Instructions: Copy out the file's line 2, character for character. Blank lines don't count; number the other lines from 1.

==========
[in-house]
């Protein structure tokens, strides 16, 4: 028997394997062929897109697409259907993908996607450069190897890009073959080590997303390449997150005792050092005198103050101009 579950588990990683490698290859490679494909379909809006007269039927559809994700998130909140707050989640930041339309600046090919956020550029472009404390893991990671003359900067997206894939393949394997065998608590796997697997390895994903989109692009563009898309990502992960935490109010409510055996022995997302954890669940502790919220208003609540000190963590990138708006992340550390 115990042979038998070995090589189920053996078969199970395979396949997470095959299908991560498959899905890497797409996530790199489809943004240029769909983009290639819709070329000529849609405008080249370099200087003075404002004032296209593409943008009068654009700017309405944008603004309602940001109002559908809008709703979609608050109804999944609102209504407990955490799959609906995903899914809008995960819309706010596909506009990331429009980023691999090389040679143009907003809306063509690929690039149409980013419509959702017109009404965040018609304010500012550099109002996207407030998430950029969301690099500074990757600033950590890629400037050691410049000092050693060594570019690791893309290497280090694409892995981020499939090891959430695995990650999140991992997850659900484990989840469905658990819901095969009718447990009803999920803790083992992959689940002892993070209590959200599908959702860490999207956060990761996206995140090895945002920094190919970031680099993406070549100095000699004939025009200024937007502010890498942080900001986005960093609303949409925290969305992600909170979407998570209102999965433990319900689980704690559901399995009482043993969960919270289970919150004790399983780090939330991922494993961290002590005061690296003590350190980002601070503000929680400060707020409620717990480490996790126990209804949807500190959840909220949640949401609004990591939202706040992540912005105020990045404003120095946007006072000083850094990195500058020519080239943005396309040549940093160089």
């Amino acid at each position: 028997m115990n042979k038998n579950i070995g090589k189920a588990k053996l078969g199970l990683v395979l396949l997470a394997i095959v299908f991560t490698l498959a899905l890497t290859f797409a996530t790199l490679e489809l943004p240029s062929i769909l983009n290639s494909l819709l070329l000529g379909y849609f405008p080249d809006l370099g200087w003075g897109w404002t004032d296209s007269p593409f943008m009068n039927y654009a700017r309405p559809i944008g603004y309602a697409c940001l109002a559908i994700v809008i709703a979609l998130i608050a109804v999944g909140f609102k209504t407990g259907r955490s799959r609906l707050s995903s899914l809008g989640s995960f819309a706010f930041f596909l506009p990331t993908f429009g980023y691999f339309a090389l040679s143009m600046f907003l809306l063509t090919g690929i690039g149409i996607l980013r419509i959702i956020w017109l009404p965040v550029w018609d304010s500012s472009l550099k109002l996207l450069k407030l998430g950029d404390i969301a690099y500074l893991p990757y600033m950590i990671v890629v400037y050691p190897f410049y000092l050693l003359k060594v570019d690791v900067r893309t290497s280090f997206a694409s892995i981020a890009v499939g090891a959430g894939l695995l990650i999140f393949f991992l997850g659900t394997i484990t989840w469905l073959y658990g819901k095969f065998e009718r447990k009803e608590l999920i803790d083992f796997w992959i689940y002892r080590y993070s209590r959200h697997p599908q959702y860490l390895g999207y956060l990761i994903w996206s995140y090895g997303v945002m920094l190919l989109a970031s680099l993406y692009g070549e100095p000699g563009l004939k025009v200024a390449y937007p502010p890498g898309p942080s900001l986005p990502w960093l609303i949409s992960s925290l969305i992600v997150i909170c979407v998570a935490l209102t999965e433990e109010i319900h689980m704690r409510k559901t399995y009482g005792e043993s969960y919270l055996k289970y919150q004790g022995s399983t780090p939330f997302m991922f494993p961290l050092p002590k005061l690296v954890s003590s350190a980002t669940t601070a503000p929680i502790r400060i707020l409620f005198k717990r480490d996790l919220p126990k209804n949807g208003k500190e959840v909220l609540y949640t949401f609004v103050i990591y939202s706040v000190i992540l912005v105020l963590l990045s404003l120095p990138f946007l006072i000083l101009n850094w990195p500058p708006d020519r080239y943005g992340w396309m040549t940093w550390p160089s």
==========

């Protein structure tokens, strides 16, 4: 028997394997062929897109697409259907993908996607450069190897890009073959080590997303390449997150005792050092005198103050101009 579950588990990683490698290859490679494909379909809006007269039927559809994700998130909140707050989640930041339309600046090919956020550029472009404390893991990671003359900067997206894939393949394997065998608590796997697997390895994903989109692009563009898309990502992960935490109010409510055996022995997302954890669940502790919220208003609540000190963590990138708006992340550390 115990042979038998070995090589189920053996078969199970395979396949997470095959299908991560498959899905890497797409996530790199489809943004240029769909983009290639819709070329000529849609405008080249370099200087003075404002004032296209593409943008009068654009700017309405944008603004309602940001109002559908809008709703979609608050109804999944609102209504407990955490799959609906995903899914809008995960819309706010596909506009990331429009980023691999090389040679143009907003809306063509690929690039149409980013419509959702017109009404965040018609304010500012550099109002996207407030998430950029969301690099500074990757600033950590890629400037050691410049000092050693060594570019690791893309290497280090694409892995981020499939090891959430695995990650999140991992997850659900484990989840469905658990819901095969009718447990009803999920803790083992992959689940002892993070209590959200599908959702860490999207956060990761996206995140090895945002920094190919970031680099993406070549100095000699004939025009200024937007502010890498942080900001986005960093609303949409925290969305992600909170979407998570209102999965433990319900689980704690559901399995009482043993969960919270289970919150004790399983780090939330991922494993961290002590005061690296003590350190980002601070503000929680400060707020409620717990480490996790126990209804949807500190959840909220949640949401609004990591939202706040992540912005105020990045404003120095946007006072000083850094990195500058020519080239943005396309040549940093160089």